The most iconic weapon used in professional wrestling is the steel chair.
The simple, yet effective, weapon has been a key fixture of companies like the WWE for decades, dating back to the 1940s during the early days of the sport.
“Wild” Bill Curry was the first man recorded to have used a steel chair in a match, wielding it as a weapon against his opponent in an effort to cheat to win his matches.
The use of the steel chair was popularized by Dory Funk Sr. – father of both Dory Funk Jr and Terry Funk – who used the weapon during the ultra-violent death matches in the 1960s in Amarillo, Texas.
The chairs have been in use in the WWE ever since, but became synonymous with the sport in the 1990s, during the Attitude Era.
During this time, they became a weekly occurrence on Raw and Smackdown. Matches regularly involved interferences with chair attacks, opponents happy to lay heavy shots in the head of other wrestlers without restraint.
Of course, this was doing untold damage to their brains, with multiple concussions causing brain damage that lead to CTE on an incredible amount of wrestlers.
Steel chair shots to the head did not stop being part of the WWE until the Chris Benoit tragedy in 2007, when a brain damage-riddled Benoit murdered his wife and son, before killing himself.
Were the steel chairs to blame? Not by themselves, but their usage certainly had an effect on the damage done to his brain – doctors claimed his brain was like that of a 90-year-old dementia patient.
Do WWE Use Real Steel Chairs?
WWE no longer use real steel chairs in their matches, instead opting for lighter metal chairs for use during wrestling matches.
These new chairs are much easier to handle, and cause far less pain when being hit with.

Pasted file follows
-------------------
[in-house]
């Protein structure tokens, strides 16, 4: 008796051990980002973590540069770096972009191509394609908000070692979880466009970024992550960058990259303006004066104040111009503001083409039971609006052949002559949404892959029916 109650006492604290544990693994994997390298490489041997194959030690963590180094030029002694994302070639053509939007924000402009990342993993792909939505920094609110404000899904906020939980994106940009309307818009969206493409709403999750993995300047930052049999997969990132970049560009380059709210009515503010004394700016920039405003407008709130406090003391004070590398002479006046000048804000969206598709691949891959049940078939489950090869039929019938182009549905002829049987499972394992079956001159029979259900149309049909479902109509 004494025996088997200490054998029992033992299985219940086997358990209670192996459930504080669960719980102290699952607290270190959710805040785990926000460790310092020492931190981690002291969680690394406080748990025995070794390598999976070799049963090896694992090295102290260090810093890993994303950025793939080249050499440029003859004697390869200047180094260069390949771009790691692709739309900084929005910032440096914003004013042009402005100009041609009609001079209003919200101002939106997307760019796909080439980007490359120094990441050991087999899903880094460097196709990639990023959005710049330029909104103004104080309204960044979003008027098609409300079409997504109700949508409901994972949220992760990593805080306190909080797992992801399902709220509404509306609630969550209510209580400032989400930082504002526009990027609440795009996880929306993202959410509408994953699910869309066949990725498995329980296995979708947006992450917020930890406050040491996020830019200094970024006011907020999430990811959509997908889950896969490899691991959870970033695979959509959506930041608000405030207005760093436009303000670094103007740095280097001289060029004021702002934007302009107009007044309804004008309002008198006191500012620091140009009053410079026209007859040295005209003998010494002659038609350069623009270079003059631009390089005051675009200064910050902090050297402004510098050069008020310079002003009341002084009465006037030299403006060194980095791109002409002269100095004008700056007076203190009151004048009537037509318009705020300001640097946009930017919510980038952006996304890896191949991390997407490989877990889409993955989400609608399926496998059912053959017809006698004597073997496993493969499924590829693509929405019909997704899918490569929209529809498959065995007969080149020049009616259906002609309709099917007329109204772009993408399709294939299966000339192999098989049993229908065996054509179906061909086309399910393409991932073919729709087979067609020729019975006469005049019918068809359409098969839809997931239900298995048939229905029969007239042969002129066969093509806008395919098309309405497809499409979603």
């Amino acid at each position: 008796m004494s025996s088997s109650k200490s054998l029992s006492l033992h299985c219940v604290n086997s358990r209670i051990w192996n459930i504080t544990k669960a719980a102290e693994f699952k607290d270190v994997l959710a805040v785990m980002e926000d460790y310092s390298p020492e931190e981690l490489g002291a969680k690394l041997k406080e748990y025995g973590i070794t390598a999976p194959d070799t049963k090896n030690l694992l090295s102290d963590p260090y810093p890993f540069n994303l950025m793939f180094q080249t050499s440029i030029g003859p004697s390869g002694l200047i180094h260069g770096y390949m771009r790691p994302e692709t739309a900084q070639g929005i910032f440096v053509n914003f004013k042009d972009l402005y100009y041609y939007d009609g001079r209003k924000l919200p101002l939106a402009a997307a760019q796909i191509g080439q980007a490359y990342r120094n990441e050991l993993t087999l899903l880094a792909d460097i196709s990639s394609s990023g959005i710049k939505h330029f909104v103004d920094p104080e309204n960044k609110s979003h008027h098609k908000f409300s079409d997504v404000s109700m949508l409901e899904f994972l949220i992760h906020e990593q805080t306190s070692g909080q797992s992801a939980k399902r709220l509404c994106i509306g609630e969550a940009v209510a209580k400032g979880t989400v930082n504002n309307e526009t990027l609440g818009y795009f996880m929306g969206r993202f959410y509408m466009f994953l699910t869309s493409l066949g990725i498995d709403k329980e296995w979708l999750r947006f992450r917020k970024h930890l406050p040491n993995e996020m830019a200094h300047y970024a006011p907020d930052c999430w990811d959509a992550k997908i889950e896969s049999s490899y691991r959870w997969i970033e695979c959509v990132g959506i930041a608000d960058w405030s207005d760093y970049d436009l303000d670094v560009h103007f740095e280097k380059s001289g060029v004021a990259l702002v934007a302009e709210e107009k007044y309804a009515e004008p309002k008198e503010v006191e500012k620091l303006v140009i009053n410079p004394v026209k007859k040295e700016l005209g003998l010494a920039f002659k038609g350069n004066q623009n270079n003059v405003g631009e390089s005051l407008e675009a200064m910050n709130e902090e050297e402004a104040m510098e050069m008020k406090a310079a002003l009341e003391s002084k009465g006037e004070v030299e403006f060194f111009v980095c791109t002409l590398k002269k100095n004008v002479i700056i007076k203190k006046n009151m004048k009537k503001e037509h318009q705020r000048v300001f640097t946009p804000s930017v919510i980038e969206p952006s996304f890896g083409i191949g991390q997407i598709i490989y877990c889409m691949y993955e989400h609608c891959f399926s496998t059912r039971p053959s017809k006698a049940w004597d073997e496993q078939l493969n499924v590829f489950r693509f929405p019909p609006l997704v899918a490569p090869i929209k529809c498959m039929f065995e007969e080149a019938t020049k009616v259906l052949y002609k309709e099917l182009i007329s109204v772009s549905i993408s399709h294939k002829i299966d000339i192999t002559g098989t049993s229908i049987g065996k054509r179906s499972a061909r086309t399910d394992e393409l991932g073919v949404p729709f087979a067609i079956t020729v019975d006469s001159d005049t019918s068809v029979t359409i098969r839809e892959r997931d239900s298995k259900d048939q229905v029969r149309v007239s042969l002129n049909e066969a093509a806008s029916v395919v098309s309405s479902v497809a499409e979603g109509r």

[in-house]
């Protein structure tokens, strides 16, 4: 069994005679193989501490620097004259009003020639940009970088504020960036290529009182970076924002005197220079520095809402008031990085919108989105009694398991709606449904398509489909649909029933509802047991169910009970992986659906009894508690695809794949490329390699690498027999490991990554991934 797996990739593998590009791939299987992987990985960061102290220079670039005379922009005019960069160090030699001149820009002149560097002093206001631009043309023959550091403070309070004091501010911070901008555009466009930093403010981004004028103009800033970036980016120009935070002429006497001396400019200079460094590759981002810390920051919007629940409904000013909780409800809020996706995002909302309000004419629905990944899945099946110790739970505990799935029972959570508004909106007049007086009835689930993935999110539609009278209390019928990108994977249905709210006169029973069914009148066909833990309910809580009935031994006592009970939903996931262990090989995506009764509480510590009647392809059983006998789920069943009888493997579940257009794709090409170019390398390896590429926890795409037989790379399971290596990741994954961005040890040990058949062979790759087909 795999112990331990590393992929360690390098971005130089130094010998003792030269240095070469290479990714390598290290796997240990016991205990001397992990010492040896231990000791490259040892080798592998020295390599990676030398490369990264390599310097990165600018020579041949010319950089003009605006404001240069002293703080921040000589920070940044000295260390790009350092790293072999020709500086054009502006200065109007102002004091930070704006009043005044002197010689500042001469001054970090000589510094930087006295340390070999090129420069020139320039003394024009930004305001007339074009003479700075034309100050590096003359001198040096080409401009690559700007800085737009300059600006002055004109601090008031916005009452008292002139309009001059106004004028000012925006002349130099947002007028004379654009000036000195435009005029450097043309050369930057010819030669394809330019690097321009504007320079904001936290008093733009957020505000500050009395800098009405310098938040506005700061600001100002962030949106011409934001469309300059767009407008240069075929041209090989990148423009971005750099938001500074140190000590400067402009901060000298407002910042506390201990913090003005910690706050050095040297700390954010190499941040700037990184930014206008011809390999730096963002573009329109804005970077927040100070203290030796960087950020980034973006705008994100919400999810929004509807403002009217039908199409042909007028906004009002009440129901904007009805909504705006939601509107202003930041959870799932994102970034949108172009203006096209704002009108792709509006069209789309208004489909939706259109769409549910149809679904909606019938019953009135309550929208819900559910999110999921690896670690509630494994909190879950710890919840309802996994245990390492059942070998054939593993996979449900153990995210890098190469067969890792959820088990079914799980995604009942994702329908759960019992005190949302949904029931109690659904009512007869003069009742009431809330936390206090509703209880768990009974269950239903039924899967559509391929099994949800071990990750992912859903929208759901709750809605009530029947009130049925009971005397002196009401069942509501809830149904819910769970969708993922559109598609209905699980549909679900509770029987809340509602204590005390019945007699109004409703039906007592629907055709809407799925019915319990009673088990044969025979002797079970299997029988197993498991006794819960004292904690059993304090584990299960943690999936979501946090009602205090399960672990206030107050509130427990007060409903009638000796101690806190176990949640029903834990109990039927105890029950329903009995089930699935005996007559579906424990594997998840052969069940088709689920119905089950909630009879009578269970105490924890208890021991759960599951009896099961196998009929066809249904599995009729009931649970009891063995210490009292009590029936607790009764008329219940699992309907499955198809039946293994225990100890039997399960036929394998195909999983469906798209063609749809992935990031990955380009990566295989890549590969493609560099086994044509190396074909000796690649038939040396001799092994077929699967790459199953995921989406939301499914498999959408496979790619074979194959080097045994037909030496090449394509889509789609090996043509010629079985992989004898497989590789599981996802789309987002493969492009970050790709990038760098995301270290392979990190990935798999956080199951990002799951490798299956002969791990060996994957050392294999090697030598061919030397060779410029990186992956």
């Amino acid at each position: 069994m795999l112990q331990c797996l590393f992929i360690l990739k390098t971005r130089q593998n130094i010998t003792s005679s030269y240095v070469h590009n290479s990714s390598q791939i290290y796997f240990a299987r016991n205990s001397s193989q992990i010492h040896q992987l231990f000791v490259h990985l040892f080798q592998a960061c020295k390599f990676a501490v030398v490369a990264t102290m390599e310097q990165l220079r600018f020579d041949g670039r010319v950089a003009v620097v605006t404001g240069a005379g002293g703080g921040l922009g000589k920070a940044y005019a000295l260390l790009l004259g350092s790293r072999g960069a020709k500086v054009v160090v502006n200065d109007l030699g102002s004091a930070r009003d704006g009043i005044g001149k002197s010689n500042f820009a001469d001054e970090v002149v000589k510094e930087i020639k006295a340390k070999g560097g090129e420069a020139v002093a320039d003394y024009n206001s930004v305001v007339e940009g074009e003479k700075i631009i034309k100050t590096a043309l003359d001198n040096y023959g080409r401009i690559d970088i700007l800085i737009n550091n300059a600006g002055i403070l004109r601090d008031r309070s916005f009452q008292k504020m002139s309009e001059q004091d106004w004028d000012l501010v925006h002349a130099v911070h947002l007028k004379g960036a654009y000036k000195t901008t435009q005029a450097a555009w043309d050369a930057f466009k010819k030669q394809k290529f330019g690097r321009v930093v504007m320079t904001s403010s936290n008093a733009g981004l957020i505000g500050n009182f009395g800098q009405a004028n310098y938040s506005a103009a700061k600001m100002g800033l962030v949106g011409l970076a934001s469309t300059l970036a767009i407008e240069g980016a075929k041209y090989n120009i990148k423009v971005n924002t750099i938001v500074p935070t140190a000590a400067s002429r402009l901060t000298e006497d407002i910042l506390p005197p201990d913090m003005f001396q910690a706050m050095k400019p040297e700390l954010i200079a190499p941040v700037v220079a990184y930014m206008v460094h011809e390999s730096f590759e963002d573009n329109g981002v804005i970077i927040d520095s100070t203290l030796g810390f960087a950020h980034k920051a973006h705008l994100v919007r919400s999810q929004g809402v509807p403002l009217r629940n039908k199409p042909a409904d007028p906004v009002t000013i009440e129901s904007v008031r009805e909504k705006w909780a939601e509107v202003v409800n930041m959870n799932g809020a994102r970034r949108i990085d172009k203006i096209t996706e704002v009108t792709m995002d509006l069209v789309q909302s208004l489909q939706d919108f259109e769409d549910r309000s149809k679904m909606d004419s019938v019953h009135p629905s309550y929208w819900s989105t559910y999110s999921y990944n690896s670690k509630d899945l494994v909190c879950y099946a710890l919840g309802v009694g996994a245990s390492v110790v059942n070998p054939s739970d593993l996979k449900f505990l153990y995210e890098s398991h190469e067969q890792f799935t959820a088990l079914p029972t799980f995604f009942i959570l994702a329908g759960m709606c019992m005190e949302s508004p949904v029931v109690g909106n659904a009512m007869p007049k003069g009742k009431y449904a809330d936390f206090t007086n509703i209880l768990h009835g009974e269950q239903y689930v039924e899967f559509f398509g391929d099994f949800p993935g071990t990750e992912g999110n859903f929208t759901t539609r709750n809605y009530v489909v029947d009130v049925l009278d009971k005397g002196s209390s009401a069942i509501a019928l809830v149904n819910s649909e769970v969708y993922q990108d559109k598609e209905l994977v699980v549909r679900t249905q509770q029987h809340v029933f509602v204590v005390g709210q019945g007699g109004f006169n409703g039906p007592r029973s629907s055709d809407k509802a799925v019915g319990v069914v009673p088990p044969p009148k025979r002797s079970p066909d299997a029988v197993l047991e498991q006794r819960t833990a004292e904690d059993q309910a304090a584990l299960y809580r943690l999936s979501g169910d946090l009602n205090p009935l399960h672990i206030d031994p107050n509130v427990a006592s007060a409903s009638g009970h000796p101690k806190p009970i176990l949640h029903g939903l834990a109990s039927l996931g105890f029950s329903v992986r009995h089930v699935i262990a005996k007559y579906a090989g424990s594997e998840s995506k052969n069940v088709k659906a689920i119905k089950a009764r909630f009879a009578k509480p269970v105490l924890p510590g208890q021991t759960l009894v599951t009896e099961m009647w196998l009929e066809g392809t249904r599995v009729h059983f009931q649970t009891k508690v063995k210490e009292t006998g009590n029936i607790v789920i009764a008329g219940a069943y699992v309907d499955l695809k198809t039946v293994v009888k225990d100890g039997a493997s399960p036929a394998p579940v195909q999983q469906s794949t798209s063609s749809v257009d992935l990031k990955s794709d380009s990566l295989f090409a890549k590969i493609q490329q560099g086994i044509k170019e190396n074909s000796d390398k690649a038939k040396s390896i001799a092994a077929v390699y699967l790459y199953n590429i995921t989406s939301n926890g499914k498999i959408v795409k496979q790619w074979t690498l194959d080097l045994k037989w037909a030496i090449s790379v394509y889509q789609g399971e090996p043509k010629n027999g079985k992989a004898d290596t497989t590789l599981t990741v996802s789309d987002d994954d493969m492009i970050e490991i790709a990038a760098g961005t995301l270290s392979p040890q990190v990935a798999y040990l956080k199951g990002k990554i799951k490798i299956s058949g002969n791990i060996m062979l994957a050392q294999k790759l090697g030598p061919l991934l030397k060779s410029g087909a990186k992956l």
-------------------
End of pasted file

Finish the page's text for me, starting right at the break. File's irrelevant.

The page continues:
However, even with these lighter chairs, headshots with a chair are still banned – outside very, very limited circumstances.
The last instance of a planned headshot with a steel chair was when Shawn Spears smashed a chair over the head of Cody Rhodes at AEW Fyter Fest 2019.
Spears was supposed to use a fake chair, gimmicked to hit Rhodes with a much softer and breakable material than the metal they are made of.
However, they mistimed the hit, and he caught Cody with the edge of the chair, busting him open and causing blood to flow down his head at an alarming rate.
The last known headshot in WWE was during the WeeLC match, when El Torito hit Hornswoggle over the head with a tiny chair.
Ricochet mistimed a chair shot onto the skull of Gunther earlier this year, but that was a complete accident and was not planned.
Chairshots are not banned altogether in the WWE, but they are not allowed to the head. They must hit in safer areas, like the back, or only give the illusion of hitting the head like with the Con-Chair-To move used by Edge & Christian.
When Did WWE Ban Steel Chair Shots To The Head?
WWE banned chair shots to the head in January 2010, two and a half years after Chris Benoit’s controversial death.
The company brought in a new concussion policy the year after his death, hoping to avoid any more CTE being suffered by their WWE Superstars.
However, the policy did not include anything about chair shots to the head, which were not banned until a revision made in January 2010.
In an official press release, the WWE said this about the amendment to their concussion policy.
“In January 2010, WWE amended its Talent Wellness Program, specifically regarding the Impact Concussion Management Program originally instituted in 2008, eliminating the use of folding chairs or props to “strike” an opponent in the head.
Prior to this policy change, The Tables, Ladders and Chairs event in question took place on December 13, 2009. “Incidentally, no performer suffered a concussion during the TLC event.”
“*The WWE has eliminated using folding metal chairs to “strike” an opponent in the head.
*The WWE penalizes through fine and/or suspension the following:
-The intentional use of a folding metal chair to “strike” an opponent in the head.
-Any blow to the head that is deemed an INTENTIONAL act.
*The fine and/or suspension will be directed by the EVP of Talent Relations.“
Since then, there have been a handful of chair shots to the head in the WWE, but they usually result in a fine for all parties involved.
This occurred most notably at WrestleMania 27, when Triple H landed a chair shot straight to the skull of The Undertaker.
Both men were fined multiple thousands of dollars, although neither man regretted it due to how it helped better tell the story in the ring.
Hamish is a writer and podcaster and wrestling fan who is a key part of the Atletifo team.
After playing countless hours of WrestleMania X8 on the Gamecube, he discovered Rey Mysterio getting his head crushed by The Great Khali, and thus a love for professional wrestling was born.
He is also a Media Graduate, as well as writing for multiple sites about Premier League football and the culture of Wales – his home country.